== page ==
When it comes to cannabis, every country has its own special relationship with the herb. Acceptance of marijuana ranges from “we respect your right to partake” to “we’re sentencing you to life in prison.”
Everybody knows Amsterdam is cool with the ganja. Ok, technically cannabis is illegal in the Netherlands, but we’ll get into the nitty-gritty on that later. But did you know you can smoke, sell, and cultivate cannabis in North Korea? Yeah. Weird, right?
We knew you’d want to know more because “where is weed legal” is one of the most frequently searched cannabis-related phrases in Google. So, pack a bowl (if you’re in a legal state or country), sit back, and enjoy our deep dive into marijuana legality around the globe.*
Toking up around the world
Uruguay was the first country to legalize marijuana in 2013. Residents are free to cultivate, consume, and distribute cannabis without punishment and the country recently allowed the sale of cannabis in local pharmacies. Tourists, however, need to be in tight with a resident to get their hands on the green in Uruguay.
Canada is crafting regulations to have a system for the legal cultivation, sale, and consumption of cannabis for adults in place by July 2018 so adults over the age of 18 can legally possess up to 30 grams of dried flower. Individual provinces can decide to raise the legal minimum age. A medical cannabis program run by Health Canada called the Access to Cannabis for Medical Purposes regulations outlines specific conditions that allow medical patients access to cannabis medicine.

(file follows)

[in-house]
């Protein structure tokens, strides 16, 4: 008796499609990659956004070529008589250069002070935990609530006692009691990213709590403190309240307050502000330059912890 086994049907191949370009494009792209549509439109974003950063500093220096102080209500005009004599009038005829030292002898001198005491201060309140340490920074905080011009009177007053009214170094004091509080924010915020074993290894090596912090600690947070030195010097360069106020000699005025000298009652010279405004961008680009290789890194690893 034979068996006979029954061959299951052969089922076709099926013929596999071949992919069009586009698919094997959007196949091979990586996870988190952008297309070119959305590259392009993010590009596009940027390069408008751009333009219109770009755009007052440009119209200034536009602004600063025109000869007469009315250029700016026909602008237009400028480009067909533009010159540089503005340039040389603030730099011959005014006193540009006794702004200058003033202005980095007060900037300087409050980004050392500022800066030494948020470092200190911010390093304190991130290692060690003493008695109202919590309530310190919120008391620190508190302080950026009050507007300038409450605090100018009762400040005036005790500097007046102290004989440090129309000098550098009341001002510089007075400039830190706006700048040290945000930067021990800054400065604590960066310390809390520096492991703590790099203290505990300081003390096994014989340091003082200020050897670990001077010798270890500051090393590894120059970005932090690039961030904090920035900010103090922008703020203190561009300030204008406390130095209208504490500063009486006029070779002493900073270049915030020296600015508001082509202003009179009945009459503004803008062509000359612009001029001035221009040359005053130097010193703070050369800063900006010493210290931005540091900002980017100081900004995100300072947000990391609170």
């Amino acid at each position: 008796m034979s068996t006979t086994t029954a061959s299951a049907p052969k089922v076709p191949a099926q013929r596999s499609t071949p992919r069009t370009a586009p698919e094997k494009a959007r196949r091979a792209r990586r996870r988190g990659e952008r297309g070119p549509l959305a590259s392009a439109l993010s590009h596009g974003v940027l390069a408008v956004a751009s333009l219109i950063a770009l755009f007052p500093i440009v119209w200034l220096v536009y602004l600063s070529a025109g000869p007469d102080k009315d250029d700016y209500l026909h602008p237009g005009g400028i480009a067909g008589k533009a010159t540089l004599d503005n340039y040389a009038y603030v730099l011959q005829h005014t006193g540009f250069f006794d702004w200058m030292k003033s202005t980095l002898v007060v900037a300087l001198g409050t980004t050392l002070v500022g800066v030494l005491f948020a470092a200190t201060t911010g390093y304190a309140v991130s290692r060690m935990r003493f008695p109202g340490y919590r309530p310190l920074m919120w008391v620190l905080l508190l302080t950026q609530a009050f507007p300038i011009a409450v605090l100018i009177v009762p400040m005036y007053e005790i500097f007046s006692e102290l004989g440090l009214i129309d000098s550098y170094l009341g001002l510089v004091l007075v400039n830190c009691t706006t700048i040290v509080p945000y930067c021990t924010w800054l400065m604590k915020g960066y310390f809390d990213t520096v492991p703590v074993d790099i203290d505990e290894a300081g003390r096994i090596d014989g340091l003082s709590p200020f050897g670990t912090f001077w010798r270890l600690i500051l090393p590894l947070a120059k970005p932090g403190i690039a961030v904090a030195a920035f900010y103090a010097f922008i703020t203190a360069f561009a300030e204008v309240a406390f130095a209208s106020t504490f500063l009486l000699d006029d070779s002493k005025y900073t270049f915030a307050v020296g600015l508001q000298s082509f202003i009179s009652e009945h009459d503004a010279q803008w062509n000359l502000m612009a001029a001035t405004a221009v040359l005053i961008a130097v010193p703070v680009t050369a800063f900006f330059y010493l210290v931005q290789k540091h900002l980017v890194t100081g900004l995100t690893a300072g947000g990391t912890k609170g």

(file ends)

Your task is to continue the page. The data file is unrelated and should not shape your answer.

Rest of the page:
Costa Ricans are allowed to have a “small amount” of marijuana. But there is no specific guideline that states exactly how much constitutes a “small amount.” In late 2016, the Costa Rican Legislative Assembly drafted a medical marijuana bill, titled the “Law for the Investigation, Regulation, and Control of Cannabis and Hemp for Medicinal, Food, and Industrial Use,” which is still undergoing revision.
Peru allows you to possess marijuana without repercussions as long as it’s for personal, private, and immediate use. In February, the Peruvian Congressional Committee on National Defense signed off on legislation to officially legalize the use of medical marijuana. Last week, the country’s Congress passed a medical marijuana bill by a vote of 68-5 that would allow production, imports, and sales of cannabis-derived oil. President Pedro Pablo Kuczynski is expected to sign the bill into law.